Section 27-606(2) thus provides two exceptions to the general prohibition against juror testimony regarding any effect on their mental state.   A juror may testify regarding (1) whether extraneous prejudicial information was brought to the jury's attention or (2) whether any outside influence was improperly brought to bear upon any juror.   See id.   Consequently, we must determine whether the testimony in the instant case falls within the scope of either of those exceptions.

 Juror testimony may be admitted if it regards whether any outside influence was brought to bear upon any juror such that they were incapable of rendering a fair and impartial verdict.   See, e.g., State v. Menuey, 239 Neb. 513, 476 N.W.2d 846 (1991);  State v. LeBron, 217 Neb. 452, 349 N.W.2d 918 (1984);  State v. Robinson, 198 Neb. 785, 255 N.W.2d 835 (1977).

In State v. Menuey, supra, this court faced a situation in which an alternate juror was mistakenly present in the jury room during some of the jury's deliberations.   The trial court received testimony from the jurors that the presence of the alternate juror had not influenced the deliberations.   This court stated:

Neb.Rev.Stat. § 27-606(2) (Reissue 1989) provides that a juror may not be questioned about any “matter or statement occurring during the course of the jury's deliberations,”  but may testify regarding whether any “outside influence was improperly brought to bear upon any juror.”   In State v. Roberts, 227 Neb. 489, 493, 418 N.W.2d 246, 249 (1988), we held that § 27-606(2) “controls inquiries into the validity of a verdict reached by a jury.”   The trial judge in State v. LeBron, 217 Neb. 452, 349 N.W.2d 918 (1984), upon discovering [that two jurors overheard a conversation between the judge and his law clerk discussing the case,] examined the jurors to determine whether they were nonetheless capable of rendering a fair and impartial verdict and, in refusing to declare a mistrial, concluded that there was no prejudice to LeBron.   We affirmed․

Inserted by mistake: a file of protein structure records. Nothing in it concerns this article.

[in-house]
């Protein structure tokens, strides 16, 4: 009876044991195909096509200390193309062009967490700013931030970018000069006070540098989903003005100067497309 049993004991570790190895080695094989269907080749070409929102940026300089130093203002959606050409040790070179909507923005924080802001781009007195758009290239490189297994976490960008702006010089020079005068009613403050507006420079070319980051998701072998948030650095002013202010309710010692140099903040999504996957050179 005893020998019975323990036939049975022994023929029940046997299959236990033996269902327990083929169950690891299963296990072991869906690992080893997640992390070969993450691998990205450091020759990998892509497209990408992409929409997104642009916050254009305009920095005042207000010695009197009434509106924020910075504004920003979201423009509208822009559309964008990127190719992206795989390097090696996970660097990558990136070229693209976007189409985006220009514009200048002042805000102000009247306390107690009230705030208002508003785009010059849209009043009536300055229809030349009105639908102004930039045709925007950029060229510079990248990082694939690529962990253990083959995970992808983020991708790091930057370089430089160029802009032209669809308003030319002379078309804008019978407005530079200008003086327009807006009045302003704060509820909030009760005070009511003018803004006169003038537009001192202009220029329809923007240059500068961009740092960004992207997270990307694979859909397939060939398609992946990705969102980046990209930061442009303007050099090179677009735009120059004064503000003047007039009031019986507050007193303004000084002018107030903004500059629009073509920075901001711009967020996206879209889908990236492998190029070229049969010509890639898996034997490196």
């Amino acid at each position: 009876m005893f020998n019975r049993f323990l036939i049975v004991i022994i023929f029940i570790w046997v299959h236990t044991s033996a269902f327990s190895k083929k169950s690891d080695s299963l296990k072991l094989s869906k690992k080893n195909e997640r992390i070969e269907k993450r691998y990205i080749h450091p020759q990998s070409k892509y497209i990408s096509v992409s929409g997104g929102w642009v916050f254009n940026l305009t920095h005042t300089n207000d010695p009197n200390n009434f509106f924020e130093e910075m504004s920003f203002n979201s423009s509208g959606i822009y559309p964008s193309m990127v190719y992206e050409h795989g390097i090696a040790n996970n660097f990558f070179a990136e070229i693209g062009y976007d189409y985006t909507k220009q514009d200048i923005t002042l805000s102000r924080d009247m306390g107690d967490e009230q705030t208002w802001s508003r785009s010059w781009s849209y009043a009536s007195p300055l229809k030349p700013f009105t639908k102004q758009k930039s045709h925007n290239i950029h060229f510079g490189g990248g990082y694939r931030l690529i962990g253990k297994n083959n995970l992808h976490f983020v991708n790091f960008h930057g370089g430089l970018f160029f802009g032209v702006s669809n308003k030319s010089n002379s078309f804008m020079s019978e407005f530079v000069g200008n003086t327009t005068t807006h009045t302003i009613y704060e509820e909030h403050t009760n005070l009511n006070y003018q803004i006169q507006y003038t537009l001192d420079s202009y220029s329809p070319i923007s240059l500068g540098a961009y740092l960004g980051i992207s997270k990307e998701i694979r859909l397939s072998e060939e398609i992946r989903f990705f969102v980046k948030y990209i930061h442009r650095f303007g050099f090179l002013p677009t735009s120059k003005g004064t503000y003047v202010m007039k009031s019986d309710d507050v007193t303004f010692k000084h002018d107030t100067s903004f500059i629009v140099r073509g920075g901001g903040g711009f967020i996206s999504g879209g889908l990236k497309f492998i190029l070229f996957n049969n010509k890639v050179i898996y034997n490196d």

We thus conclude that the evidence concerning the effect of the discharged juror's unauthorized presence was properly received.

Menuey, 239 Neb. at 524, 476 N.W.2d at 853-54.

Similarly, in the instant case, the jurors testified regarding what was said and done during the ex parte contact and their subsequent capability, at the time of the ex parte contact, to act as fair and impartial jurors.   The State pointedly instructed the jurors not to disclose, while testifying, any information regarding their thought processes, statements, or emotions during their deliberations.   The jurors' testimony simply established that the trial judge's ex parte contact was not, on its face or in effect, an outside influence, brought to bear on them, which prevented them from exercising their function fairly and impartially.

The jurors' testimony regarding the ex parte conduct was correctly focused on whether the trial judge's contact with them served as an outside influence brought to bear on the jury.   This testimony was necessary to determine if the jury was able to act fairly and impartially, and was within the limitations of Neb. Evid. R. 602(2).   Neb.Rev.Stat. § 27-602(2) (Reissue 1995).   Bjorklund's assignment of error is without merit.